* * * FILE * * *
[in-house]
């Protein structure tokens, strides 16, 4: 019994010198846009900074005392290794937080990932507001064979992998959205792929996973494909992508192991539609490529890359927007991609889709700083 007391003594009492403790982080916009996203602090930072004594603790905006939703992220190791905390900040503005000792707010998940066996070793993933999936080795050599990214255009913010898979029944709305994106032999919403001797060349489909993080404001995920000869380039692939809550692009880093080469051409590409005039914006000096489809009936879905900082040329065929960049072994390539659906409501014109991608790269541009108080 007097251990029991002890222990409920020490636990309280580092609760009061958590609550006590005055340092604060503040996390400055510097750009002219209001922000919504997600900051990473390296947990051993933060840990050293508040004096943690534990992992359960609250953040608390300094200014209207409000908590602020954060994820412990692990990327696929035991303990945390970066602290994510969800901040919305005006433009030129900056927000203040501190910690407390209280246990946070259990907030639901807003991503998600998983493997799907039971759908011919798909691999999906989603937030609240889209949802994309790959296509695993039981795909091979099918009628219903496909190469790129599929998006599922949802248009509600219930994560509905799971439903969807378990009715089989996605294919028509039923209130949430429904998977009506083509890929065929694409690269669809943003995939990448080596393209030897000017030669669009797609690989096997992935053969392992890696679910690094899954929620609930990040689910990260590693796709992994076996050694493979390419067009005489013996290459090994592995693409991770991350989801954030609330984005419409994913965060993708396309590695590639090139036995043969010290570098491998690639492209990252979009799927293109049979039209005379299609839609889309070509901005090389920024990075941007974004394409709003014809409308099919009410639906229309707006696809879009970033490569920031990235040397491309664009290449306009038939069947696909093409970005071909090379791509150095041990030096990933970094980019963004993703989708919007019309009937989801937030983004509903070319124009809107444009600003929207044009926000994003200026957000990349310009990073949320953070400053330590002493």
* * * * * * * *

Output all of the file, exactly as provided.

[in-house]
């Protein structure tokens, strides 16, 4: 019994010198846009900074005392290794937080990932507001064979992998959205792929996973494909992508192991539609490529890359927007991609889709700083 007391003594009492403790982080916009996203602090930072004594603790905006939703992220190791905390900040503005000792707010998940066996070793993933999936080795050599990214255009913010898979029944709305994106032999919403001797060349489909993080404001995920000869380039692939809550692009880093080469051409590409005039914006000096489809009936879905900082040329065929960049072994390539659906409501014109991608790269541009108080 007097251990029991002890222990409920020490636990309280580092609760009061958590609550006590005055340092604060503040996390400055510097750009002219209001922000919504997600900051990473390296947990051993933060840990050293508040004096943690534990992992359960609250953040608390300094200014209207409000908590602020954060994820412990692990990327696929035991303990945390970066602290994510969800901040919305005006433009030129900056927000203040501190910690407390209280246990946070259990907030639901807003991503998600998983493997799907039971759908011919798909691999999906989603937030609240889209949802994309790959296509695993039981795909091979099918009628219903496909190469790129599929998006599922949802248009509600219930994560509905799971439903969807378990009715089989996605294919028509039923209130949430429904998977009506083509890929065929694409690269669809943003995939990448080596393209030897000017030669669009797609690989096997992935053969392992890696679910690094899954929620609930990040689910990260590693796709992994076996050694493979390419067009005489013996290459090994592995693409991770991350989801954030609330984005419409994913965060993708396309590695590639090139036995043969010290570098491998690639492209990252979009799927293109049979039209005379299609839609889309070509901005090389920024990075941007974004394409709003014809409308099919009410639906229309707006696809879009970033490569920031990235040397491309664009290449306009038939069947696909093409970005071909090379791509150095041990030096990933970094980019963004993703989708919007019309009937989801937030983004509903070319124009809107444009600003929207044009926000994003200026957000990349310009990073949320953070400053330590002493």